And again, that’s part of what it means to be human. It’s one of the core features of the human mind and even sort of the social nature of our species. We have to learn how to tolerate conflict. It’s part of what helped humans survive as we became a cooperative species. And one way to think about willpower is, willpower is about applying that same instinct and capacity to negotiate a conflict when the conflict is in yourself. And part of you wants to do one thing, like give into immediate gratification, and another part of you is thinking about maybe your long-term interests, or maybe even a bigger than self-interest. So maybe thinking about your family, or thinking about some cause that you care about. And how do you negotiate that conflict so that you don’t feel like you’re totally neglecting either part of yourself, but that you’re marshaling your most important energy and resources toward the thing that at the end of the day, you’re going to be most glad you chose.
Brett McKay: So those instincts for like, those base instincts for food and sex and whatever, they work in tandem it sounds like with the willpower instinct?
Kelly McGonigal: Yeah. And you wouldn’t want one instinct to completely override the other. Sometimes hunger is the most important instinct and it’s not self-control to deny hunger if the consequence is you starve yourself. And I think that sometimes we get so hung up on these ideas about aspects of ourself that we judge or we think we need to get rid of in order to be our best self or to live a good life, and actually, I’m fascinated by all of the aspects of human nature. Even the things that we sometimes judge like aggression or hostility or the desire to get into immediate gratification. They’re all survival strategies, and we get into trouble when we don’t have a big repertoire of survival strategies when one kind of overrides all of our other human impulses.
So I think that’s one of the great things about taking a scientific lens on this is that it can also free us up a little bit to better understand what it means to be human so that we understand our willpower challenges. They don’t reveal what sort of fundamentally broken or weak about you. They reveal that you’re human and we can study ourselves and better understand ourselves so that we can use all of our aspects of being human to reach our goals.
Brett McKay: So what goes on in our brain when we exercise our willpower? Because we’ve had guests on the podcast talking about dopamine for example. That’s sort of the reward seeking neurotransmitter that that’s what causes us … that’s what makes drugs or surfing the web or eating whatever that delicious thing is makes it desirable. Are there similar things going on in our brain that allow us to exercise our willpower?
Kelly McGonigal: This is a very complex answer.
Brett McKay: Sure.
Kelly McGonigal: And I need to actually describe different types of willpower, probably, to go into what’s happening in the brain. Because I think most of us, our initial idea of what willpower is, is it’s what I would call, won’t power. That is some part of you wants to buy something or drink something or say something that you might regret later, and so some other part of you has to override that impulse. I think that’s sort of what you’re talking about. And you can see that in the brain, actually. So if there’s somebody who has a goal to not smoke and they see someone else smoking and they feel that craving, the brain will start to initiate this whole motor pattern of trying to reach for a cigarette and create the strong desire for a cigarette and even create in your brain stress and anxiety that it will maintain until you give in to the temptation.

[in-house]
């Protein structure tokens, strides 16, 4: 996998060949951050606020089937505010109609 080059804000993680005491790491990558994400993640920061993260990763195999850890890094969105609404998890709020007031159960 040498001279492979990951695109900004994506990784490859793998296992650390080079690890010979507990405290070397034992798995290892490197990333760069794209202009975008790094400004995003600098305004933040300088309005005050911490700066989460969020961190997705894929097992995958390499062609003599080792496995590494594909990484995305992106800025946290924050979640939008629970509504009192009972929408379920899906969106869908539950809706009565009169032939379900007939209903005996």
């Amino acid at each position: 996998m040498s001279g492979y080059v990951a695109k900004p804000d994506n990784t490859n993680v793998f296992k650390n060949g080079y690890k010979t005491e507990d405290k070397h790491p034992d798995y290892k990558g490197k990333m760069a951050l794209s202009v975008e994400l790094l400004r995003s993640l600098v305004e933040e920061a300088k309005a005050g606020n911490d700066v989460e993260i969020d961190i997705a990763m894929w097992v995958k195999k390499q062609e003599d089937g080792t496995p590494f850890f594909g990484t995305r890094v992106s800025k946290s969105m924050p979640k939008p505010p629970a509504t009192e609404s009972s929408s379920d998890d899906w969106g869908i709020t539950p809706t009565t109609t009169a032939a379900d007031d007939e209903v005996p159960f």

And in order to have won’t power in that moment you do need … often it’s areas of the prefrontal cortex, the ventromedial prefrontal cortex which will remind you of your longer term goals like living a healthy life and not getting lung cancer.
Being a good role model to others. Whatever those values are. And the part of the brain, often the left side of the prefrontal cortex that starts to suppress the desire to reach for a cigarette or starts to calm down the anxiety in your brain. So that’s one side of willpower. And what you see is this complex negotiation of different systems of the brain that have different goals. But won’t power is just one side of willpower, and the other two powers that make up willpower are willpower as in I will do this. I will do the thing that makes me scared. I will do the thing even though I’m tired and I want to stop. I will do the thing even though I’m not sure if I’ll succeed. And so part of me wants to avoid it so that I don’t make a fool of myself.
I will do it. I will find the energy, the courage, the determination. I’ll make it a priority. And when that’s happening in the brain, it often looks a little bit different. So for example, you’ll see more activation of the left side of the brain which will be sort of pushing you or motivating you toward action. You will see increased levels of activation in the reward system that make you think, “If I do this, something good will happen.” You might see increased levels of dopamine that are actually driving you toward positive action rather than driving you towards giving into your impulses. And it looks in the brain like courage. It looks in the brain like hope. Sometimes people refer to it as the hope circuitry of the brain, and that looks really different than when you’re trying to suppress an impulse that you don’t want to give into. And one of the things that you see in both of those types of brain patterns is the activation of what I call, I want power.